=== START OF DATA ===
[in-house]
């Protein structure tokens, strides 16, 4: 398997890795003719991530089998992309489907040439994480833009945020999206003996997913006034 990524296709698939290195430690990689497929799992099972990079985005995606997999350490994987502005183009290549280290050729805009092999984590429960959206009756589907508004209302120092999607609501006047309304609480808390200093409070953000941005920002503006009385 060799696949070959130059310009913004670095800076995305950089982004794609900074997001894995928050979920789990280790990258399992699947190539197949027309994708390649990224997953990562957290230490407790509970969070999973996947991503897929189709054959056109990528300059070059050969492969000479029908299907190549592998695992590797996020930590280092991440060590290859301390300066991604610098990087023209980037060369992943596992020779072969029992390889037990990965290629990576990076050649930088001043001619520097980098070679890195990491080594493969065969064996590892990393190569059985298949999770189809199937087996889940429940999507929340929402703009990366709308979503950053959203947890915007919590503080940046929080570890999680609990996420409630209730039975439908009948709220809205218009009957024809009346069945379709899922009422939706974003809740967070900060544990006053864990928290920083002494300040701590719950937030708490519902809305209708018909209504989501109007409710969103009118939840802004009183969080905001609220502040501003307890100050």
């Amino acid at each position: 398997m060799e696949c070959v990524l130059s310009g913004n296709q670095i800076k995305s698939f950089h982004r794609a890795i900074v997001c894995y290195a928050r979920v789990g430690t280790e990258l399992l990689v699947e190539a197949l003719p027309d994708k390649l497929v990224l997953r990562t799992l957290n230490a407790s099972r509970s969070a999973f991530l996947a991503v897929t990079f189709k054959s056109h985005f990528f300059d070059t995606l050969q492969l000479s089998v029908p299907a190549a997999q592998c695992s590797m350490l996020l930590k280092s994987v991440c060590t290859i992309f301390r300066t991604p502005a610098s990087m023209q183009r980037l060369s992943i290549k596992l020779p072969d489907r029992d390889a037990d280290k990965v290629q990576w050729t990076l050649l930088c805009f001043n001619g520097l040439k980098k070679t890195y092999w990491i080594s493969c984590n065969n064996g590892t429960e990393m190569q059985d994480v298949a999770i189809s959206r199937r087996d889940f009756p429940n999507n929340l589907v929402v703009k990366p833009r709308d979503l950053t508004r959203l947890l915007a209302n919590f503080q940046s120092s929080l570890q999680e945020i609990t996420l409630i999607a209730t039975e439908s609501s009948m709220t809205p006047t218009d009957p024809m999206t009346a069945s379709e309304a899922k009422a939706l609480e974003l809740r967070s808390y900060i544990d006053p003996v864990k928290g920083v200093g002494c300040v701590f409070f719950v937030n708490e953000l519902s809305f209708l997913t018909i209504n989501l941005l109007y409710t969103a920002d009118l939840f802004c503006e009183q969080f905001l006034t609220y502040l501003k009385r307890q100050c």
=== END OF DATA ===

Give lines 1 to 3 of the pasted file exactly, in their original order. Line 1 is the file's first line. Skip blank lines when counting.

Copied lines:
[in-house]
């Protein structure tokens, strides 16, 4: 398997890795003719991530089998992309489907040439994480833009945020999206003996997913006034 990524296709698939290195430690990689497929799992099972990079985005995606997999350490994987502005183009290549280290050729805009092999984590429960959206009756589907508004209302120092999607609501006047309304609480808390200093409070953000941005920002503006009385 060799696949070959130059310009913004670095800076995305950089982004794609900074997001894995928050979920789990280790990258399992699947190539197949027309994708390649990224997953990562957290230490407790509970969070999973996947991503897929189709054959056109990528300059070059050969492969000479029908299907190549592998695992590797996020930590280092991440060590290859301390300066991604610098990087023209980037060369992943596992020779072969029992390889037990990965290629990576990076050649930088001043001619520097980098070679890195990491080594493969065969064996590892990393190569059985298949999770189809199937087996889940429940999507929340929402703009990366709308979503950053959203947890915007919590503080940046929080570890999680609990996420409630209730039975439908009948709220809205218009009957024809009346069945379709899922009422939706974003809740967070900060544990006053864990928290920083002494300040701590719950937030708490519902809305209708018909209504989501109007409710969103009118939840802004009183969080905001609220502040501003307890100050």
């Amino acid at each position: 398997m060799e696949c070959v990524l130059s310009g913004n296709q670095i800076k995305s698939f950089h982004r794609a890795i900074v997001c894995y290195a928050r979920v789990g430690t280790e990258l399992l990689v699947e190539a197949l003719p027309d994708k390649l497929v990224l997953r990562t799992l957290n230490a407790s099972r509970s969070a999973f991530l996947a991503v897929t990079f189709k054959s056109h985005f990528f300059d070059t995606l050969q492969l000479s089998v029908p299907a190549a997999q592998c695992s590797m350490l996020l930590k280092s994987v991440c060590t290859i992309f301390r300066t991604p502005a610098s990087m023209q183009r980037l060369s992943i290549k596992l020779p072969d489907r029992d390889a037990d280290k990965v290629q990576w050729t990076l050649l930088c805009f001043n001619g520097l040439k980098k070679t890195y092999w990491i080594s493969c984590n065969n064996g590892t429960e990393m190569q059985d994480v298949a999770i189809s959206r199937r087996d889940f009756p429940n999507n929340l589907v929402v703009k990366p833009r709308d979503l950053t508004r959203l947890l915007a209302n919590f503080q940046s120092s929080l570890q999680e945020i609990t996420l409630i999607a209730t039975e439908s609501s009948m709220t809205p006047t218009d009957p024809m999206t009346a069945s379709e309304a899922k009422a939706l609480e974003l809740r967070s808390y900060i544990d006053p003996v864990k928290g920083v200093g002494c300040v701590f409070f719950v937030n708490e953000l519902s809305f209708l997913t018909i209504n989501l941005l109007y409710t969103a920002d009118l939840f802004c503006e009183q969080f905001l006034t609220y502040l501003k009385r307890q100050c």